Topical Application of Essential Oils

By Shellie Enteen , RA, BA, LMBT

Topical Application of Essential Oils

By Shellie Enteen , RA, BA, LMBT

When working with essential oils in massage, it's helpful to understand the way they enter the body. Inhalation and the process of olfaction are well-documented and understood. However, the amount and action of essential oils absorbed in topical application is not as understood, nor can it be completely and accurately described at this time.

During inhalation, the volatile molecules of essential oils become a vapor and pass rapidly from the cilia lining in the nasal passage to the olfactory nerve, where they are transported to the olfactory bulb and into the brain. Here, they may enter the limbic region and, reaching the hypothalamus, continue on to either the ANS or the pituitary gland to stimulate hormone activity. Other molecules will pass into the cerebral cortex, stimulating memory, learning and emotional responses. Blood circulation is immediately accessed via the nasal mucosa and the alveoli in the lungs.

Dermal penetration presents a more difficult route, beginning with the fact that percutaneous absorption requires that the essential oil, in liquid form, enters the stratum corneum, the thin outer layer of the skin that is equipped to protect the body from invading organisms. Hair follicles, eccrine and apocrine glands, which account for only 1 percent of the skin's surface, provide easier access than the cells and keratin content of the stratum corneum. Thus, certain areas of the body are said to be more permeable: forehead and scalp, soles and palms, genitals, armpits and mucous membranes.

According to aromatherapist and educator, Salvatore Battaglia, if the essence is able to permeate the complex biological functions of the stratum corneum, a variety of things can occur. One potential is for the essential-oil molecule to remain in the skin itself, where it might be metabolized by cutaneous enzymes. (It is speculated that enzymes might convert some components, such as safrole, methyl-chavicol and carvacrol, into potentially harmful substances.) Another possibility is that the essence remains in the skin, forming a reservoir by binding to the stratum corneum or subcutaneous fat, where it may slowly be released into the capillaries. The best- case scenario is that all or part of the essential oil components will reach, and be completely absorbed into, the cutaneous micro-circulation.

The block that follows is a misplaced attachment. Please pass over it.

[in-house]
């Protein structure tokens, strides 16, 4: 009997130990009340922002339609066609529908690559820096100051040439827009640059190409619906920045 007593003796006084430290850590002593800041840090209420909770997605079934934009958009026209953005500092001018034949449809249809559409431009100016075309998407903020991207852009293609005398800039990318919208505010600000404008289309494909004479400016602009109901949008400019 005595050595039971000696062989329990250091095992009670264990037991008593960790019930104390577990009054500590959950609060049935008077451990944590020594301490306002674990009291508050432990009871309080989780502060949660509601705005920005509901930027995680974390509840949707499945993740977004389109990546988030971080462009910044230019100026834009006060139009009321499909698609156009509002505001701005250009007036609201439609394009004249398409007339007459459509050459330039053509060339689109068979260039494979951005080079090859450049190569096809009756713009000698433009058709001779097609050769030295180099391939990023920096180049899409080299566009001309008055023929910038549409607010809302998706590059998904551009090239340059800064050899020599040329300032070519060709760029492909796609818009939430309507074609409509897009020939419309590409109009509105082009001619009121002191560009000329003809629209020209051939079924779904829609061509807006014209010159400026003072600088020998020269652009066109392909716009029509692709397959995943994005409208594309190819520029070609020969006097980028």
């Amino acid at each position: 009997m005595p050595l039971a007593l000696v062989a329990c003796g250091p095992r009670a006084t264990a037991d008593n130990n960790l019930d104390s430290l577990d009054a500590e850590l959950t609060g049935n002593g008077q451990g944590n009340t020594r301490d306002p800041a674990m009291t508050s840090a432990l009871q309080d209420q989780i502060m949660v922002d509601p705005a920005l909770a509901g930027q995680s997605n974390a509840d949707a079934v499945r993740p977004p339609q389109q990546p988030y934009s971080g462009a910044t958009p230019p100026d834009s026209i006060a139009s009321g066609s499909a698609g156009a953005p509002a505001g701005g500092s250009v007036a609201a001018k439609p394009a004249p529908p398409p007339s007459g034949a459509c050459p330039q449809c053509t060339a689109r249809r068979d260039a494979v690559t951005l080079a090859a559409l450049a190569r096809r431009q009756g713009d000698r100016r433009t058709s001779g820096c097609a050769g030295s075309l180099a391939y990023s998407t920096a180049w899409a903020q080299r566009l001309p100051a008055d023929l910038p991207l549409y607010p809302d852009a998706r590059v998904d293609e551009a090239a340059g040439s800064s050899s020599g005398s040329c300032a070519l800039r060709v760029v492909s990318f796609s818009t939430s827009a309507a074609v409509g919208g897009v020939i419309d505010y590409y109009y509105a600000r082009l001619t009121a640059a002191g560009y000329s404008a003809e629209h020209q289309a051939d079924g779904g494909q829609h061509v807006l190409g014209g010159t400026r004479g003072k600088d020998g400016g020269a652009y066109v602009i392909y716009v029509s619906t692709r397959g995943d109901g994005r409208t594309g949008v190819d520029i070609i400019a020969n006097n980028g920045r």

Essential-oil components also might bind with proteins in the skin, which creates the sensitizing response of allergic contact dermatitis. Skin permeability might be increased by:

  • Alteration of the stratum corneum due to cuts, abrasions or thinning of this layer.
  • Hydrating the skin through bathing, sweating or being in a highly humid environment such as a steam room or steam cabinet. Using an aromatherapy massage oil after a hot bath or shower could increase the absorption of essential oils because of stimulated blood flow to the dermis.
  • Using a carrier oil that is more easily absorbed (such as fractionated coconut), as opposed to thicker oils, like olive, that will be absorbed more slowly. Oils rich in polyunsaturated fats are absorbed more easily and certain fatty acids found in cold-pressed vegetable oils also enhance penetration.
  • The use of soap or other surfactants increases permeability. Combine that with the hot shower or bath and an aromatherapy shampoo/shower gel would get a high topical rating.
  • Covering the skin to inhibit evaporation and raise the temperature of the skin - via massage linens, clothing, wraps, masks and other products - also increases hydration of the skin, and circulation to the skin which assists permeability.

Following the idea of increasing circulation for increased permeability, it would seem that the extreme local hyperemia created by massage cupping also would enhance the absorption of whatever essences might be in the carrier oil used for "slip."

Research where the inhalation factor has been completely removed has not yet been accomplished, so these speculations about skin absorption rates have not been clinically proven. None of these studies or speculations takes into account the vibratory action of the essence when it touches the body. These effects can be experienced, if not measured.

Sylla Sheppard-Hanger writes, "Just because whole essential oils may not be absorbed into the bloodstream creating a systemic reaction, beneficial skin effects and certainly the mental effects (relaxation) are very much possible with essential oil treatments. ... Certainly the beneficial mental effects induced when using a pleasing fragrance cannot be denied."

The lack of full dermal penetration might be the very reason why Sylla concludes, "The safest and most pleasant method of delivery is the external use of essential oils (highly diluted), usually in the form of massage."